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Vacation in Xenia

Xenia is located in the state of Ohio and has a lot of culture to offer as well as great sights and interesting destinations. So if you’re planning a trip to Xenia, you’ve come to the right place!

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Vacation in Xenia

Xenia, Ohio is a small city located in southwest Ohio, just outside of Dayton. The city is home to a variety of shops and restaurants, as well as a number of parks and recreational facilities. Xenia also offers a variety of vacation opportunities for those looking to get away from the hustle and bustle of everyday life.

There are a number of hotels and bed & breakfast inns located in Xenia, as well as a number of campgrounds and RV parks. Guests can also choose to stay in one of the many vacation rentals available in the city.

Those looking for things to do in Xenia will find a variety of options, including a number of museums and historic sites. The city is also home to a number of annual events, such as the Xenia Community Fair and the Greene County Historical Society’s Pioneer Day Celebration.

Whether you’re looking for a relaxing getaway or an actionpacked vacation, Xenia, Ohio has something to offer everyone.

Sights in Xenia

Xenia, Ohio is a city in Greene County, Ohio, United States. The population was 24,837 at the 2010 census. It is the county seat of Greene County. The city’s name comes from the Greek word for “hospitality”, a fitting choice given its nickname: “The Friendly City.” Xenia is the principal city of the Xenia Micropolitan Statistical Area, which includes all of Greene County.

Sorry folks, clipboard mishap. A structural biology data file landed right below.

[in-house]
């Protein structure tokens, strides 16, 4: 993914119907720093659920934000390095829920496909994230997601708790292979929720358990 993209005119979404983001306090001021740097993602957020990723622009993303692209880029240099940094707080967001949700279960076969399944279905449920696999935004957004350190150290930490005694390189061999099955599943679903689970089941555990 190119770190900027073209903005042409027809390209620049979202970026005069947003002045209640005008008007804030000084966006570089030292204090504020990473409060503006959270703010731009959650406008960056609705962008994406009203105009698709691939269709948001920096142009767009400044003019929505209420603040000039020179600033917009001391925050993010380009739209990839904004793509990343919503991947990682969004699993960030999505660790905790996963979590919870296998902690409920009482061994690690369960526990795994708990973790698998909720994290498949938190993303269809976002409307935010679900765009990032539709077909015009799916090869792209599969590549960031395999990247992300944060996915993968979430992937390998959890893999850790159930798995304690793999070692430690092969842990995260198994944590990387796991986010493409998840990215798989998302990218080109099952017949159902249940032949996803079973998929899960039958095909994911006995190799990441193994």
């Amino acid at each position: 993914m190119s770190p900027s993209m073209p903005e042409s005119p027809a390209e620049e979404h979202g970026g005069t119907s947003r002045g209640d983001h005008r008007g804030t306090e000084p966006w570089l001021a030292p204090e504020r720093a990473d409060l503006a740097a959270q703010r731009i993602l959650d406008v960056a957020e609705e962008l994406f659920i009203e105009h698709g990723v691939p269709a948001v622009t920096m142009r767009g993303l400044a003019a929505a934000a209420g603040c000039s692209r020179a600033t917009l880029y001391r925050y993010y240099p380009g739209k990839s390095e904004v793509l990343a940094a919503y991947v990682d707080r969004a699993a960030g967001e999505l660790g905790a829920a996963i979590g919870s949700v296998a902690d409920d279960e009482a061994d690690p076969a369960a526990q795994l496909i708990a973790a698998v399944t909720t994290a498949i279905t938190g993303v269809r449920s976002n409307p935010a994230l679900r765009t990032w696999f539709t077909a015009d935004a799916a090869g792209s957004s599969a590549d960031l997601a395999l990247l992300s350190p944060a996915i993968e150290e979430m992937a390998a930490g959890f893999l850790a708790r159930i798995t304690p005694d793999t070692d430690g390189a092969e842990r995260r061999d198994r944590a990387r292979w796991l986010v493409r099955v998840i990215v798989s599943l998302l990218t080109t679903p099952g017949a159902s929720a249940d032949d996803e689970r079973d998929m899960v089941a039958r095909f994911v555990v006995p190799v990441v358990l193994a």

The city was founded in 1803, and named after Xenia, the ancient Greek goddess of hospitality. The first EuropeanAmerican settlers came to the area in 1799, Thomas Linville and his family. They were followed by John Beagle, who settled on Beaver Creek in 1801. Levi Gebhart arrived in 1805 and laid out the first street in Xenia, Main Street, in 1806. In 1808, William Beattie, a Revolutionary War veteran, built the area’s first gristmill on the Mad River, which flows through Xenia. John Paul, the founder of Xenia, arrived in 1812.

The city was incorporated in 1815, and in 1817, Xenia became the county seat of Greene County, which had been formed that same year.

By 1820, Xenia had a population of 400, and two lawyers, a doctor, two taverns, four stores, three churches, two gristmills and two tanneries.

In 1830, Xenia was the site of the first xenia, or hospitality, between Native Americans and white settlers in the United States. Chief Little Turtle of the Miami Tribe and Governor Rufus Putnam of the Ohio Territory met here to discuss peace between their peoples.

During the American Civil War, Xenia was a stop on the Underground Railroad, and the home of Isaac C. Bates, an abolitionist who helped many slaves escape to freedom.

The Miami Conservancy District was created in 1914 to protect the Miami Valley from floods, and the Xenia Daily Gazette is the city’s newspaper, founded in 1857.

Xenia is home to Wilber force University, Central State University, and Antioch College.

Some of the notable landmarks in Xenia include the Greene County Courthouse, the Benjaminlog Cabin, the train depot, and July Jubilee.

The Greene County Courthouse was built in 1856 and is on the National Register of Historic Places. The Benjaminlog Cabin is a log cabin that was built in 1803 and is one of the oldest buildings in Xenia. The train depot was built in 1881 and is now a museum. July Jubilee is an annual festival that celebrates the city’s history and is held on the first weekend in July.